The ICC Women’s World Cup is a special event for any player – it’s a chance to compete on the grandest stage of them all. But there is one player for whom this tournament holds even greater significance. For England wicketkeeper Sarah Taylor, returning from a battle with anxiety, this tournament is her first taste of international cricket for over a year and a defining moment in her career.
From her performances, you’d think she’d never been away; at the time of writing, Taylor is the third highest run-scorer in the tournament – just three runs behind Sri Lanka’s Chamari Atapattu in first place. She capped her return with a stupendous assault against South Africa, finishing with 147 off 104 balls in a partnership of 275 with Tammy Beaumont – a record for England for any wicket in this format.
Former England international and ICC commentator Lydia Greenway believes Taylor is one of England’s prized assets. “For England, it’s so important that she’s out there and performing because she’s a world-class player,” she says. “She just makes it look so, so easy.”
Taylor, who averages 41 from 105 ODIs, including six centuries, isn’t just a star with the bat – she’s also a superb wicket keeper, up there with the very best. “She’s taken match-winning stumpings and she even makes the fielders look good at times when they’ve thrown some bad throws in,” Greenway adds. “She’s without a doubt the best wicket keeper I’ve seen.”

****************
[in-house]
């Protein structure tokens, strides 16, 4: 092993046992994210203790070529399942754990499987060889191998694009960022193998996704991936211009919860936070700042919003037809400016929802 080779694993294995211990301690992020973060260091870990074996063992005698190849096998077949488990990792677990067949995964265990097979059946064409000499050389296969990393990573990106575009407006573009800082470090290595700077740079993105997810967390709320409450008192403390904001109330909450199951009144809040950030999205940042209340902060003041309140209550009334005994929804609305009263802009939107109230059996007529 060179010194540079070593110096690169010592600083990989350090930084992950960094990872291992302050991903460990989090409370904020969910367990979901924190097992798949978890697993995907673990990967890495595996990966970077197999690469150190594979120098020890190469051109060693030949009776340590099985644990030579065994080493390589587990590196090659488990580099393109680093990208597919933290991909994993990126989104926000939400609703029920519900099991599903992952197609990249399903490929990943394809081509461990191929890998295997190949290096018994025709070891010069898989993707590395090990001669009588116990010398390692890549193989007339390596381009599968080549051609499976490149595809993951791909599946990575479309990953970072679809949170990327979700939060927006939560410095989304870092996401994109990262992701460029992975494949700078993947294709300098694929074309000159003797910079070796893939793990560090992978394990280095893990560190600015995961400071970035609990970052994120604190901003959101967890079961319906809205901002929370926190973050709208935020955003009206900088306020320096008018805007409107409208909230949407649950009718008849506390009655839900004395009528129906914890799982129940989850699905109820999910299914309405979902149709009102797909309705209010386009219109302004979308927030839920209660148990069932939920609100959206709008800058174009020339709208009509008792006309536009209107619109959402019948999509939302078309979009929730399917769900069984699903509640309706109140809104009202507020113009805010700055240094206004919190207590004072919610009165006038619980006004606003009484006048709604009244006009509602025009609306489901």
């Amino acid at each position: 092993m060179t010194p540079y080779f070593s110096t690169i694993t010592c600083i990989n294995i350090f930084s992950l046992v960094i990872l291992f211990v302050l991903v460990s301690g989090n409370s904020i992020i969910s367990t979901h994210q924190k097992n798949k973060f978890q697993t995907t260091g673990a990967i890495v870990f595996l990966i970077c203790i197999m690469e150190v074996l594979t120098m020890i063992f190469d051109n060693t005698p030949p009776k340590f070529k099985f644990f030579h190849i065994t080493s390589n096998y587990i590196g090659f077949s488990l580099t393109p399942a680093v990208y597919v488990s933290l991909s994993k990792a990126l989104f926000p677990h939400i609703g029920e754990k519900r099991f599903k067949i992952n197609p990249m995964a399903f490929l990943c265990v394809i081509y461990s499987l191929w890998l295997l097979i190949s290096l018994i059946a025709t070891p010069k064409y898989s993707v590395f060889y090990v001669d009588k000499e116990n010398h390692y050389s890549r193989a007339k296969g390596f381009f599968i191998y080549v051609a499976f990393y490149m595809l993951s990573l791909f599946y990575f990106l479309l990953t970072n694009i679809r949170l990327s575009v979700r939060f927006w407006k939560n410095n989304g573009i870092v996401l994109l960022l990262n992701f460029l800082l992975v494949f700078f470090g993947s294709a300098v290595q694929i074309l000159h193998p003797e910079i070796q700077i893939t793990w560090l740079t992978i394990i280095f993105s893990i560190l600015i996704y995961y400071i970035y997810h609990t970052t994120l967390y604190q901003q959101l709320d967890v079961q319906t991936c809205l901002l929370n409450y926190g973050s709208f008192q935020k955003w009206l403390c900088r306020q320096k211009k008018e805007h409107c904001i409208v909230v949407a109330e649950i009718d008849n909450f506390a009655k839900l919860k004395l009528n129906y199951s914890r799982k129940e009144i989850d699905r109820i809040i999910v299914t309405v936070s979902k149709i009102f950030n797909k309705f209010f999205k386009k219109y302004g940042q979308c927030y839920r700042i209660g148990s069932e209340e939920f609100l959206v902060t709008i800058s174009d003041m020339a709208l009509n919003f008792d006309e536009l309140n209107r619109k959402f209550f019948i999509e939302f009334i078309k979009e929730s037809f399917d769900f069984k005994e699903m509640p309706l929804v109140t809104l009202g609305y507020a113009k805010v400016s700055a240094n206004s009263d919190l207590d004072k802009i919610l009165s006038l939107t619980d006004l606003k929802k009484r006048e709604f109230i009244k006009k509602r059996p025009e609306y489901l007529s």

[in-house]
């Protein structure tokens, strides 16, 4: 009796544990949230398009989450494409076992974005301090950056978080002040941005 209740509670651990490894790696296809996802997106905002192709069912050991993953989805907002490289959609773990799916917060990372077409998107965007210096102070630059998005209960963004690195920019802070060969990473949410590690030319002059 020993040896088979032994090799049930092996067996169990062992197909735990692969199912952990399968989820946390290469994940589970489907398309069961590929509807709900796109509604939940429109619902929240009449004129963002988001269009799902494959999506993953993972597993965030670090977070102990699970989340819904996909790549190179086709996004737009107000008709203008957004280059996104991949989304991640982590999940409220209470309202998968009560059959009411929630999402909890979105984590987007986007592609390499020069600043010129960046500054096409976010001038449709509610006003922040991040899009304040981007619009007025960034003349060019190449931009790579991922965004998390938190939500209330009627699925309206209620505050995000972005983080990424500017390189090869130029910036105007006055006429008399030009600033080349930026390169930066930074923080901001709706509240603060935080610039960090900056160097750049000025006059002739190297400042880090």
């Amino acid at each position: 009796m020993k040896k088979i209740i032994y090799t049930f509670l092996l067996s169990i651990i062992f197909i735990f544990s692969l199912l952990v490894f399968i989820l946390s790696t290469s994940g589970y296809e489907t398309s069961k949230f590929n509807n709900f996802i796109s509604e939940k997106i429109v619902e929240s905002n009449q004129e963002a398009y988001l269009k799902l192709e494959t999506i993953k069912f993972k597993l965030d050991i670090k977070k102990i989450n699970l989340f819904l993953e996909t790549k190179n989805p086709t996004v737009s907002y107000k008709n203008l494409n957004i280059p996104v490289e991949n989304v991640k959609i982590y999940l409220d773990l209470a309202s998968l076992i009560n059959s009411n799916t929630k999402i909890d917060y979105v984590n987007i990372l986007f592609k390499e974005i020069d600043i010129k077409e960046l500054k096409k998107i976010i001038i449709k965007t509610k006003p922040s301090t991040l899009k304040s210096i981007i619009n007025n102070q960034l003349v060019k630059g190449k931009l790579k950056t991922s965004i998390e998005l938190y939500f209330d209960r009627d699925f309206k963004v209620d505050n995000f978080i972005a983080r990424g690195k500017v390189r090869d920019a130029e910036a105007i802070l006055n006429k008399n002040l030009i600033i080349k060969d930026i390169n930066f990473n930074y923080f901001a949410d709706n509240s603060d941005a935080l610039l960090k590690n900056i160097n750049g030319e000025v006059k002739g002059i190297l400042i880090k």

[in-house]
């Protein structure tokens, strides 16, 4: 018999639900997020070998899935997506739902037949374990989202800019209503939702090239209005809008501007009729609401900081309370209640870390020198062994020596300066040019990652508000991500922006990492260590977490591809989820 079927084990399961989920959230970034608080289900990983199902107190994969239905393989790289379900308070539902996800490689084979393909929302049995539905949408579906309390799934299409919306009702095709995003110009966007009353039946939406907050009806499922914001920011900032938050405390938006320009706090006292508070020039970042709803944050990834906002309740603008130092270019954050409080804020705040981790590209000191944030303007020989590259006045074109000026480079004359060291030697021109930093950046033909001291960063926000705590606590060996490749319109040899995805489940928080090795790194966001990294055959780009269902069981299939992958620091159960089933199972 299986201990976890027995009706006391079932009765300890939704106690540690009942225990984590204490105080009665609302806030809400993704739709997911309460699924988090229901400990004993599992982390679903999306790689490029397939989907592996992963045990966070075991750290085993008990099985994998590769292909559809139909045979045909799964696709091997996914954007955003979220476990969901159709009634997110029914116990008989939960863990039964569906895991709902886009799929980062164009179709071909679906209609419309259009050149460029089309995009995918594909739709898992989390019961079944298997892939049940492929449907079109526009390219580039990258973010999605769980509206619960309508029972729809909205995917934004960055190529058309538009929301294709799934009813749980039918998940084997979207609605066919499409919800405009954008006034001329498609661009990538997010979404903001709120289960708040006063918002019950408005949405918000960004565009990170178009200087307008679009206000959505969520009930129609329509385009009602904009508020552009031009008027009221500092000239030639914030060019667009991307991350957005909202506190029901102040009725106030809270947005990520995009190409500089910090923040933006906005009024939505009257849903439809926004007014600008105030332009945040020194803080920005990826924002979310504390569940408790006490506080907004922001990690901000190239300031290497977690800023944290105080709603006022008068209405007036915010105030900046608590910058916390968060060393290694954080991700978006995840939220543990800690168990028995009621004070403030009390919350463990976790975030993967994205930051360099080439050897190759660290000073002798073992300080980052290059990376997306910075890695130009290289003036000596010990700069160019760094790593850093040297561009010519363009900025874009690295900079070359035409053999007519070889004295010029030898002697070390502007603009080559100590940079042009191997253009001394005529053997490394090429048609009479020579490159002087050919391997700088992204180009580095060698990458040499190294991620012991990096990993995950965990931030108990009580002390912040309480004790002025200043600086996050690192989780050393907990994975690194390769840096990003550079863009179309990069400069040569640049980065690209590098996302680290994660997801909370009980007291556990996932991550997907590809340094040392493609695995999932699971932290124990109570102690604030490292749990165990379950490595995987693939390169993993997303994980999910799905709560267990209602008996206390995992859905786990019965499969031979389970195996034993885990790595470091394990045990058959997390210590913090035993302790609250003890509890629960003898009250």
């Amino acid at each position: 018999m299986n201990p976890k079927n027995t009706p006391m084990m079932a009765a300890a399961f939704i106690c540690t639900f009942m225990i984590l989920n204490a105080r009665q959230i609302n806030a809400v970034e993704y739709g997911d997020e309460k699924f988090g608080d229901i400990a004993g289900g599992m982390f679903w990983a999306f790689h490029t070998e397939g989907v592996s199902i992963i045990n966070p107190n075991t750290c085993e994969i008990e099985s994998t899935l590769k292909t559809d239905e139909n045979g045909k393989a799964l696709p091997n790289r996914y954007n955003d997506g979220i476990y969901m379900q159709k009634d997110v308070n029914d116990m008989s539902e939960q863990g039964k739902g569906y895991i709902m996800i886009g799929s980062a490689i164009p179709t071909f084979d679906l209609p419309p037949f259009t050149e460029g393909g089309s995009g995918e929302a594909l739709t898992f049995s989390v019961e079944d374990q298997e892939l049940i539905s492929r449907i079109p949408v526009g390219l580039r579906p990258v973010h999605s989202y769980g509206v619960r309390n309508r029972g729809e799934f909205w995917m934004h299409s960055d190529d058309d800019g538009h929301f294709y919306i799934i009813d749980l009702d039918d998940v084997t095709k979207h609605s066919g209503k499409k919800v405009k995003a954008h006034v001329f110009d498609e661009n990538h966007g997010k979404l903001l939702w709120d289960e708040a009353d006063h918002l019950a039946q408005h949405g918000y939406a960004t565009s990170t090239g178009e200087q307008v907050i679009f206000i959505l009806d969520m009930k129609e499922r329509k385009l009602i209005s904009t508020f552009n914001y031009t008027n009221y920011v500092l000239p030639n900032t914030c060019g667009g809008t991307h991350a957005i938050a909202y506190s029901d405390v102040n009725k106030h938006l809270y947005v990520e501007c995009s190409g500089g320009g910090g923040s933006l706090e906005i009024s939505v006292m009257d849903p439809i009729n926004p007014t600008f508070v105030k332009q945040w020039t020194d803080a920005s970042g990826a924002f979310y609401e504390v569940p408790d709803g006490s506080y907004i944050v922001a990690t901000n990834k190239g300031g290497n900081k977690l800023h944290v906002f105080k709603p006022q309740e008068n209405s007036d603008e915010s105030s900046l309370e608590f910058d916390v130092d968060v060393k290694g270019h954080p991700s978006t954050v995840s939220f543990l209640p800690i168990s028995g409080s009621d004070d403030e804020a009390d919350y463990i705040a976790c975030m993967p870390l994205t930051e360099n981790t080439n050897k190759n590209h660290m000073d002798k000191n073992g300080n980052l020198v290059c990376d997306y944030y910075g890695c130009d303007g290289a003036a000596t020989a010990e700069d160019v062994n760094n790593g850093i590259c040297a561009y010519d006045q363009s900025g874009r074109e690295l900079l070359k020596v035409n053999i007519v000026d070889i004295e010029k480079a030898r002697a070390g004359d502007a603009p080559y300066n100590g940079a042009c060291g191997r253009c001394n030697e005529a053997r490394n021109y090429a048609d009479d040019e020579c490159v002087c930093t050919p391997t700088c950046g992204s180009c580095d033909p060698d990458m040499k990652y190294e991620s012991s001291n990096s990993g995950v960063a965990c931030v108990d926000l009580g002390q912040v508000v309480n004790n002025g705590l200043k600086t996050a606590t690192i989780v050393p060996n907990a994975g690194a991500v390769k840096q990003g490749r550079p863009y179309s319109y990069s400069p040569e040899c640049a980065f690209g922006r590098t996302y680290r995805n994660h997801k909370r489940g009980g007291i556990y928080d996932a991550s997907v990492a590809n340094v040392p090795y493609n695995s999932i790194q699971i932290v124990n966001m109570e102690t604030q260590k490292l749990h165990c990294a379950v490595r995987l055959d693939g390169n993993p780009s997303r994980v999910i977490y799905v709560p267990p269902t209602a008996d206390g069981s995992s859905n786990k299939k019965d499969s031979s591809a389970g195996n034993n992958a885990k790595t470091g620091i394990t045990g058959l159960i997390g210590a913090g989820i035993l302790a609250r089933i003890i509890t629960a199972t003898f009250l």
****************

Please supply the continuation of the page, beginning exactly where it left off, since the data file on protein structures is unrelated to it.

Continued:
It’s mind-boggling that despite all this, Greenway, who scored 2,554 runs across 126 ODIs for England, thinks that we’ve yet to see the best of the 28-year-old. “She’s got the potential [to be the best all-round cricketer in the world],” says Greenway. “It’s about providing that consistency. We know she’s got a match-winning innings in her, so now it’s about doing it week in, week out for the team.”
England didn’t just miss her runs and catches – her attitude and prolificacy also has a galvanising effect on those around her. “If she’s performing it gives players around her the confidence to do the same,” says Greenway. “Sarah Taylor’s certainly a bubbly character. All the girls in the England squad are brilliant characters and that’s so important. When you’re playing in a team environment you need people to help you out. Big characters in the team help pull you through tough times.”
The one silver lining from her absence was the opportunity it afforded others to gain international experience. “England want Sarah Taylor in the team, but when she hasn’t been available it’s given opportunities to some of the other girls,” adds Greenway. “We’ve seen people like Georgia Elwiss and Fran Wilson come in and get a good run in the team. If Sarah was still in the team, they might not have got that opportunity.”
England reaped the rewards when Wilson delivered a sparkling 81 in their first game of the tournament against India. It was not enough to secure victory however, with India triumphing by 35 runs. The result is a hallmark of what has been perhaps the most competitive World Cup ever, with Greenway branding it “too close to call”.
“Coming in to the tournament you’d have probably said Australia – and rightly so because they are world champions – were favourites,” says Greenway. “But looking around the games and seeing how teams like India, New Zealand and England have been performing, it’s very hard to say who is the favourite.”